Senate Democrats will propose legislation in the 2020 legislative session to extend the statute of limitations for civil sexual assault cases.
“For far too long in our state, our civil court system has denied access to justice for victims of sexual abuse,” said Sen. Mae Flexer, D-Killingly, adding that the proposal would “make sure that all victims of sexual abuse, regardless of how long ago that abuse occurred, can come forward and make their case, and if the evidence is there, they will get justice.”
Flexer introduced the legislative proposal alongside a slew of other initiatives presented by Senate Democrats Tuesday. Additional proposals include the creation of a new state police department to investigate hate crimes and far right extremists, protections for net neutrality to ensure the internet remains free and open, and increasing voters’ access to absentee ballots.
Flexer’s measure was first endorsed by a task force that lawmakers created last session. That task force, which was led by Flexer, unanimously recommended lawmakers eliminate the statute of limitations in civil cases involving sexual abuse, exploitation and assault. Lawmakers said it is unclear whether the final legislative proposal will extend the statute indefinitely, as the bill has not yet been written. Currently, the law allows child sex abuse survivors to come forward until age 51, despite that the average age of disclosure is 54, according to the task force.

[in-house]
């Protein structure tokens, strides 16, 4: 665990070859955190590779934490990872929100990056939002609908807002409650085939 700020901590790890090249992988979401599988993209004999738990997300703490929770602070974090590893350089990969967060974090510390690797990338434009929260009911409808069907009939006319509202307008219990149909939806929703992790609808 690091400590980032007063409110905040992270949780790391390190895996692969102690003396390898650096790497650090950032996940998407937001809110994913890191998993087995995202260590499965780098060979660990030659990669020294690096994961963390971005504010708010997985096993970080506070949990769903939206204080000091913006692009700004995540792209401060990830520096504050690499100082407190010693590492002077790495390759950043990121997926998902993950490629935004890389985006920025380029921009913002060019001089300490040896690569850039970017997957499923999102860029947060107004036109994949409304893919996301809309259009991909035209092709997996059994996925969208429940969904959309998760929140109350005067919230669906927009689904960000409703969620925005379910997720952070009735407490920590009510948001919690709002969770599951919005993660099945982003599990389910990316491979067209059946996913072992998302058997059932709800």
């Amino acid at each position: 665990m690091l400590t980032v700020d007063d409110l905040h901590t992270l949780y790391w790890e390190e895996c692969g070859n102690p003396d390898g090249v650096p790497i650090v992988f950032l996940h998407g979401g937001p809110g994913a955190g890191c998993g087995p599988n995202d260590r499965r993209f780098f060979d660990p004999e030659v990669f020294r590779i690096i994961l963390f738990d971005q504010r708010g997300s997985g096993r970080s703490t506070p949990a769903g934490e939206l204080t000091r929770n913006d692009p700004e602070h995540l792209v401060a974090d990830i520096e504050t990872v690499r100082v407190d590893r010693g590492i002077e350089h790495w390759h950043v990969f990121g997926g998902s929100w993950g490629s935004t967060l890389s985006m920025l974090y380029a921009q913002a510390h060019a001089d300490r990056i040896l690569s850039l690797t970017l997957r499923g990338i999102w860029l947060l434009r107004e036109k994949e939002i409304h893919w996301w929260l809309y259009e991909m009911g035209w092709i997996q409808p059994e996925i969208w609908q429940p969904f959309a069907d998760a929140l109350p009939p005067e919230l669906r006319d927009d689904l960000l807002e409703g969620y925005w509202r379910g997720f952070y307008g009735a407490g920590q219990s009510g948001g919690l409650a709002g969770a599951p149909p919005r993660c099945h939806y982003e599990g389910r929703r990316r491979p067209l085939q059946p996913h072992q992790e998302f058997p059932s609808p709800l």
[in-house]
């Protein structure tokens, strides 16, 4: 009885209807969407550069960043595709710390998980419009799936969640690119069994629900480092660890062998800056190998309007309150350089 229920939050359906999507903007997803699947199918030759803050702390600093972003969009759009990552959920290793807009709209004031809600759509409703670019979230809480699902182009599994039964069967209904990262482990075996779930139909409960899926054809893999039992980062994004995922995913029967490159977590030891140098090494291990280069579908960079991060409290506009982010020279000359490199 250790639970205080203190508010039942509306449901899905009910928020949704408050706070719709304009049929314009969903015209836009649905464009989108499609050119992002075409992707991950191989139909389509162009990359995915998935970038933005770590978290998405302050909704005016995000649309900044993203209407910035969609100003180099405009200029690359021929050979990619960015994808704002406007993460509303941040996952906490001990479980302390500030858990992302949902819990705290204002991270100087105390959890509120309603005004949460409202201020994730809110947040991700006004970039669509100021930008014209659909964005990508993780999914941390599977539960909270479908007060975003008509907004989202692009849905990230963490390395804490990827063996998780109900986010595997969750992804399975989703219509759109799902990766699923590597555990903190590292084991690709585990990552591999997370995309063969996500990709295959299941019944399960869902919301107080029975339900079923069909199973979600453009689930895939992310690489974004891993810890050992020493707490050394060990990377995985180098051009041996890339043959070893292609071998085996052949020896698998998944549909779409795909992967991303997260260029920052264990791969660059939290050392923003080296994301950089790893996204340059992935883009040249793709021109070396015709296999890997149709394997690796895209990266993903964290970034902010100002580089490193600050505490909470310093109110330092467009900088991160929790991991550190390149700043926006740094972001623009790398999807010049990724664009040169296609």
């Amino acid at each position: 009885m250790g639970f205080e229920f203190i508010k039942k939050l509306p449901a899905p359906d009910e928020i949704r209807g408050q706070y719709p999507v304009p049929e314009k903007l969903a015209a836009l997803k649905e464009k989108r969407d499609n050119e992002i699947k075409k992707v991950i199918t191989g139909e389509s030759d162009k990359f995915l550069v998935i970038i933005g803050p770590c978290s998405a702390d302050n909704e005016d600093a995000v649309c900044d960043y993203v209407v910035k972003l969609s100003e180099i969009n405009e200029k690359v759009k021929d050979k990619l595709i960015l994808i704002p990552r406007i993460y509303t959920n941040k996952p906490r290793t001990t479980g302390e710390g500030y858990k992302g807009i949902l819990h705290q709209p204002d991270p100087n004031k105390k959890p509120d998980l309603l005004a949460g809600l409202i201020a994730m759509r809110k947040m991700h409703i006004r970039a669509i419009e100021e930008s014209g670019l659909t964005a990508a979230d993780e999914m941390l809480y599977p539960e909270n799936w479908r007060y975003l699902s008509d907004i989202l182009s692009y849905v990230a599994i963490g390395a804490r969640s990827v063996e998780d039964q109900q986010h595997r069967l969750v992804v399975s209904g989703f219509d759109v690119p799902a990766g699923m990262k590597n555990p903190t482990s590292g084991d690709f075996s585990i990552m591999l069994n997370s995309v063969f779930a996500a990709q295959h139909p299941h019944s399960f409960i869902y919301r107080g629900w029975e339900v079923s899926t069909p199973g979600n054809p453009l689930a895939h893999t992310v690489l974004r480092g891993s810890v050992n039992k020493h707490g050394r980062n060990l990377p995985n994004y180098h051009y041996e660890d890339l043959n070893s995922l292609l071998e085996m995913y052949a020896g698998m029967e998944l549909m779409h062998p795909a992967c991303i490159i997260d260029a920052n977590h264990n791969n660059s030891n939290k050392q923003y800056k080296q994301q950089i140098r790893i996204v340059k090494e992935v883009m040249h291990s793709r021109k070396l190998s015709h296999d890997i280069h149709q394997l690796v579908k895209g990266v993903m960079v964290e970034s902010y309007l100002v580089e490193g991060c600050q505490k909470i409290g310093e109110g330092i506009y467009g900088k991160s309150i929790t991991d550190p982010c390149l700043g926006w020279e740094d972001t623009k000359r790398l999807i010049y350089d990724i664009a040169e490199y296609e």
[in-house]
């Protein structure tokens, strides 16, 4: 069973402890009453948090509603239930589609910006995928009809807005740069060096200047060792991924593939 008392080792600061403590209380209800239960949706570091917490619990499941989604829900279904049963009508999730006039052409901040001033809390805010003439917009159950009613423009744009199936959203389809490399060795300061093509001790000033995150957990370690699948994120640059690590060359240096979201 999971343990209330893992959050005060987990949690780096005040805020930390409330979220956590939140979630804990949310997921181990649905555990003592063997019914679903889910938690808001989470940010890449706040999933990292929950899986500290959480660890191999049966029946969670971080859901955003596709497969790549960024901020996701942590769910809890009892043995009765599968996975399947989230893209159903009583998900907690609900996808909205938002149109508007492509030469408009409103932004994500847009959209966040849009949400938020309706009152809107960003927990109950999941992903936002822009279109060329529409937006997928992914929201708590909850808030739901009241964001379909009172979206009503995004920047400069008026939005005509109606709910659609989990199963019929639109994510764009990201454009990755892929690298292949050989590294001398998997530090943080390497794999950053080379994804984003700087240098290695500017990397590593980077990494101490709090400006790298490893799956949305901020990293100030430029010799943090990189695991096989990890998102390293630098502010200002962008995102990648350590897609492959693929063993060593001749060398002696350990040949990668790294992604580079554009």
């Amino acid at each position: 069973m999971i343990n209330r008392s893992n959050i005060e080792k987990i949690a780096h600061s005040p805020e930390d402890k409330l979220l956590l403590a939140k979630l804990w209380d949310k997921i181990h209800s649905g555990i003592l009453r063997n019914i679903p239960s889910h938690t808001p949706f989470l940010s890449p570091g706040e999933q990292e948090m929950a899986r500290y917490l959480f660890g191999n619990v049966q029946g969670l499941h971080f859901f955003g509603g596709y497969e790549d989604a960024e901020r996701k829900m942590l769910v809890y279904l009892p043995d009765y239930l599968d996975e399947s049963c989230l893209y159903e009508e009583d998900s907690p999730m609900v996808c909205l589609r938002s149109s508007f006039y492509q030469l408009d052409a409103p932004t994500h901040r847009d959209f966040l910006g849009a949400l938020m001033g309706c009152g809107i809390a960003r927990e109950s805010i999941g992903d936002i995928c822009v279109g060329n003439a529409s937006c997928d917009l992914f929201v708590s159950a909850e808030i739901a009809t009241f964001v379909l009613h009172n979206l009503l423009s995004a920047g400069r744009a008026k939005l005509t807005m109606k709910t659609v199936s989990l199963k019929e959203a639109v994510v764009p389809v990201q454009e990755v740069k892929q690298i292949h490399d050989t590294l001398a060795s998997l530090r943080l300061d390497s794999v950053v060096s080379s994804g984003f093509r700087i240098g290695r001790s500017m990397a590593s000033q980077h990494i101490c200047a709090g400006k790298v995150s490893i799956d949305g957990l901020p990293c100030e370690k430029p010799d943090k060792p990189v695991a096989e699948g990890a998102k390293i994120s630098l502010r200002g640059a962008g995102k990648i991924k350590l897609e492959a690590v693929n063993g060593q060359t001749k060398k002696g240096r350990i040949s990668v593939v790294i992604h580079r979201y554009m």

The effort is part of a broader push to ensure Connecticut’s civil court system stands with sexual and domestic assault survivors.
“We have heard for many years the harrowing stories of these victims, people who have come forward, not just to help themselves, but to demonstrate how unjust our current law in Connecticut is, and to ask for a change,” Flexer said.
The legislation would also charge advocates and judicial experts with creating uniform family court procedures to better protect survivors of sexual and domestic violence. Such a plan would require the Judicial Branch to train judges to be more sensitive to the needs of survivors and their children.
“It’s time for Connecticut to have uniformity in terms of the level of knowledge and competency of all judges, so that when a victim presents herself in a court anywhere in the state of Connecticut, she knows she’s going to get the same treatment,” said Flexer.
The current training system, Flexer explained, can lead to different outcomes in different cases. She said she has heard of judges who question survivors in front of their abusers when they are seeking a restraining order, a problematic practice that can put survivors’ lives at risk.
“These uniform practices, I believe, will save lives,” Flexer said. “And frankly, I’m tired of talking about this issue. We’ve been trying to reform training for judges for almost a decade and I’m hopeful that, thanks to the leadership of the Senate Democratic caucus, that will finally happen this year.”
The so-called “bench book” would give judges a template to follow when they’re dealing with cases involving sexual or domestic abuse.